Brazil's Bank Holds Rate

Brazil's central bank halted six months of interest-rate increases, waiting to see whether the global credit crisis will slow economic growth enough to contain inflation stoked by a slump in the local currency., 10/30/2008 8:17:24 AM

Policy makers, led by Henrique Meirelles, voted unanimously late yesterday to keep the benchmark interest rate ``for the moment'' at a two-year high of 13.75 percent, as expected by 30 of 46 economists surveyed by Bloomberg. The others predicted an increase in the so-called Selic for the fifth time since April.

The bank's decision during what it called ``an environment of greater uncertainty'' comes after investors pulled capital out of Brazil over the past two months, sending stocks and the currency plunging. It follows efforts by the government and U.S. Federal Reserve to boost liquidity in Latin America's largest economy, which may expand at slowest pace since 2003 next year.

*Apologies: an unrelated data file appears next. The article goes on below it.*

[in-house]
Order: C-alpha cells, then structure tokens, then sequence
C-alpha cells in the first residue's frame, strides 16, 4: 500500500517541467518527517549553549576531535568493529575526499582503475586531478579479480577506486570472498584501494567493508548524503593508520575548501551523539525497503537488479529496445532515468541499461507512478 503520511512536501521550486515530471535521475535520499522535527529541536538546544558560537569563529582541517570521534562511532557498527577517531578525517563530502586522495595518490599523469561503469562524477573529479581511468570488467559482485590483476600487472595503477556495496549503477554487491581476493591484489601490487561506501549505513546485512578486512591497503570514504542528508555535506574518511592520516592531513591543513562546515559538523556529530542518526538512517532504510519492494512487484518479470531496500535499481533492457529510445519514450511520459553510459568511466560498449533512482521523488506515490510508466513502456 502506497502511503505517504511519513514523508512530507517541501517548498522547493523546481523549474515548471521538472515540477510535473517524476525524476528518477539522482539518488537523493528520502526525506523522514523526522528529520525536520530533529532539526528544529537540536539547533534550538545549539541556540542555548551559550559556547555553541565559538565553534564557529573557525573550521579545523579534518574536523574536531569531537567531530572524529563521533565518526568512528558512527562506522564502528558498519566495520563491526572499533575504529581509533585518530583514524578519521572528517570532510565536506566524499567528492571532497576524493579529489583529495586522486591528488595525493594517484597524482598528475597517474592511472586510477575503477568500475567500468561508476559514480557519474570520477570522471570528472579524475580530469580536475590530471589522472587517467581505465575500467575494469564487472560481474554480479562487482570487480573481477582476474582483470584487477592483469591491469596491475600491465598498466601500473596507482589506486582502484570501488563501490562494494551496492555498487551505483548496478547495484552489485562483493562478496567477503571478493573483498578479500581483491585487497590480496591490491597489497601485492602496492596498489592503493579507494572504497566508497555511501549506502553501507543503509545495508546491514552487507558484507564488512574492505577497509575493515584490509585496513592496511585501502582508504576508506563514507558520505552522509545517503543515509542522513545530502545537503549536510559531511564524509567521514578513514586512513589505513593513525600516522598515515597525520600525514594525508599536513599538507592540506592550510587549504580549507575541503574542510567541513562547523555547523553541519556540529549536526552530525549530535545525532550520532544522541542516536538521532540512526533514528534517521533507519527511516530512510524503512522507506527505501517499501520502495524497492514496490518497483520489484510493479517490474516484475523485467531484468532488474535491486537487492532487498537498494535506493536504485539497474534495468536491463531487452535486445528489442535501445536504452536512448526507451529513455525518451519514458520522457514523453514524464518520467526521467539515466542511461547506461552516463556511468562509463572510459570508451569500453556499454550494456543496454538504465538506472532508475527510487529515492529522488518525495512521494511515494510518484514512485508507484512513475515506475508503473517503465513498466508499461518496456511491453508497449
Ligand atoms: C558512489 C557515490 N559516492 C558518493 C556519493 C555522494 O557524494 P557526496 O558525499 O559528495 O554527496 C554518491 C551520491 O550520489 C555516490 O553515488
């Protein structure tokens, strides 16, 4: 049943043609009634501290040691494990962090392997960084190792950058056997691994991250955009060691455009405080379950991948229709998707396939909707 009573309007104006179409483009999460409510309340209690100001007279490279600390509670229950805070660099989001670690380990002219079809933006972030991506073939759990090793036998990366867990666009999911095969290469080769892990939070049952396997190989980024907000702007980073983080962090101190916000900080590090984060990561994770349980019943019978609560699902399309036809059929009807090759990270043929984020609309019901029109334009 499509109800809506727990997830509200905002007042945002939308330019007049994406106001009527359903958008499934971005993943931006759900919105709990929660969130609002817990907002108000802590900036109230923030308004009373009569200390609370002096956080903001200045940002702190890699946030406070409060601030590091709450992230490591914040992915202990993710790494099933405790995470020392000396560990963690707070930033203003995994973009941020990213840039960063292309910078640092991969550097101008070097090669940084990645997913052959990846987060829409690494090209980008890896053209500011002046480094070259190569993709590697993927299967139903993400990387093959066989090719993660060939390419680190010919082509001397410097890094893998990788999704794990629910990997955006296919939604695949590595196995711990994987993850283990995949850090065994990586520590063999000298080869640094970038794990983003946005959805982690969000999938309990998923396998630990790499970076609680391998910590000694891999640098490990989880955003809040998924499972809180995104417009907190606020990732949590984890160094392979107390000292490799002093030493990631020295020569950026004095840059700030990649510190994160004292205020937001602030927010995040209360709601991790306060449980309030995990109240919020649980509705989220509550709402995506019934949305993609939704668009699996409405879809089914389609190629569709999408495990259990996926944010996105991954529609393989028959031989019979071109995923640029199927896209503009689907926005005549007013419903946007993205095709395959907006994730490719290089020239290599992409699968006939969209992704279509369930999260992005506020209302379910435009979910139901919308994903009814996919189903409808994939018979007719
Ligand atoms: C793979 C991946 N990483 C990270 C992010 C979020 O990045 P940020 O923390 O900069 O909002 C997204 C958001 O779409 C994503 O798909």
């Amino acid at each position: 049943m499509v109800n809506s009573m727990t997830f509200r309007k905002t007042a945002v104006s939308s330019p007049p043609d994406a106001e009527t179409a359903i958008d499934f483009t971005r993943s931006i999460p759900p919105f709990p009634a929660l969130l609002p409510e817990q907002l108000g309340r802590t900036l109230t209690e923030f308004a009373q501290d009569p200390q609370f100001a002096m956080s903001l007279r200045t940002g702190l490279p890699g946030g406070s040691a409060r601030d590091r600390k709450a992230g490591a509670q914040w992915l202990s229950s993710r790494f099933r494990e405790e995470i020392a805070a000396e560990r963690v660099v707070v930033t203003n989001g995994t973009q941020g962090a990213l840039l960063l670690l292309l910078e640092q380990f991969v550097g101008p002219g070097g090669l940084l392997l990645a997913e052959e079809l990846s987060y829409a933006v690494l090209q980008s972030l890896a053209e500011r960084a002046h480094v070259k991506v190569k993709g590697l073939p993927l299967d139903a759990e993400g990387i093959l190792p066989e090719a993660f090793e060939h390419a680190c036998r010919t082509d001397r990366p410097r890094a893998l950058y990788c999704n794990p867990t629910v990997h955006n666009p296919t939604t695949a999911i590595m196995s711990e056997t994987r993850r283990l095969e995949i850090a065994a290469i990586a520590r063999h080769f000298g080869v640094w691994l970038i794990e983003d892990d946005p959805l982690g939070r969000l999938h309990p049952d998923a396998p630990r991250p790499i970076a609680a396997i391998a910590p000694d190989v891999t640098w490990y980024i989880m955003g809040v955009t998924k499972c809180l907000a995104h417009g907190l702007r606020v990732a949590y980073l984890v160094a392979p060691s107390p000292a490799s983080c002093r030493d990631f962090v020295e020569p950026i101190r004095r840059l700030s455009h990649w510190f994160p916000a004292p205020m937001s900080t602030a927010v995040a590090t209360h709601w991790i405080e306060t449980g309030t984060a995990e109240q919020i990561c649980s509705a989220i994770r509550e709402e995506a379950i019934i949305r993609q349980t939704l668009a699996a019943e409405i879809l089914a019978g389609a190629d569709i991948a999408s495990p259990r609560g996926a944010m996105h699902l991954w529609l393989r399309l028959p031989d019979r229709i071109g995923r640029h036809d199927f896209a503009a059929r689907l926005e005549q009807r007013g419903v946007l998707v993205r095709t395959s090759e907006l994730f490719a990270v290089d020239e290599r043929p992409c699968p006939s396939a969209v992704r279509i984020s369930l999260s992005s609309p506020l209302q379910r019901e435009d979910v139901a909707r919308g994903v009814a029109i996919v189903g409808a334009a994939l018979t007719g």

Even as the economy slows, the weakening currency is reviving inflation. The benchmark IPCA inflation index accelerated in September to 6.25 percent from 6.17 percent in August. Inflation has stayed above the government's 4.5 percent target since January.

Consumer, construction and wholesale prices as measured by the IGP-M index accelerated in October, rising by 0.98 percent from a month ago, the Getulio Vargas Foundation said today.

The increase, pushed by a 2.09 percent jump for dollar- priced raw materials, was more than all but nine of 30 economists in a Bloomberg survey whose median forecast was for a 0.95 percent increase. Brazil's broadest measure of inflation rose 0.11 percent in September.

Companies are slashing output in advance of an expected economic slowdown from falling commodity prices and reduced lending. Bradesco Corretora, the research arm of Brazil's largest non-state bank, said growth in 2009 may slow to 2.2 percent, less than half this year's estimated 5.2 percent rate.

Brazil's benchmark Bovespa stock index has plunged 37 percent the past two months to 34,845. The real's 24 percent slide in the period makes it the second-worst performer among the world's 16 most-traded currencies.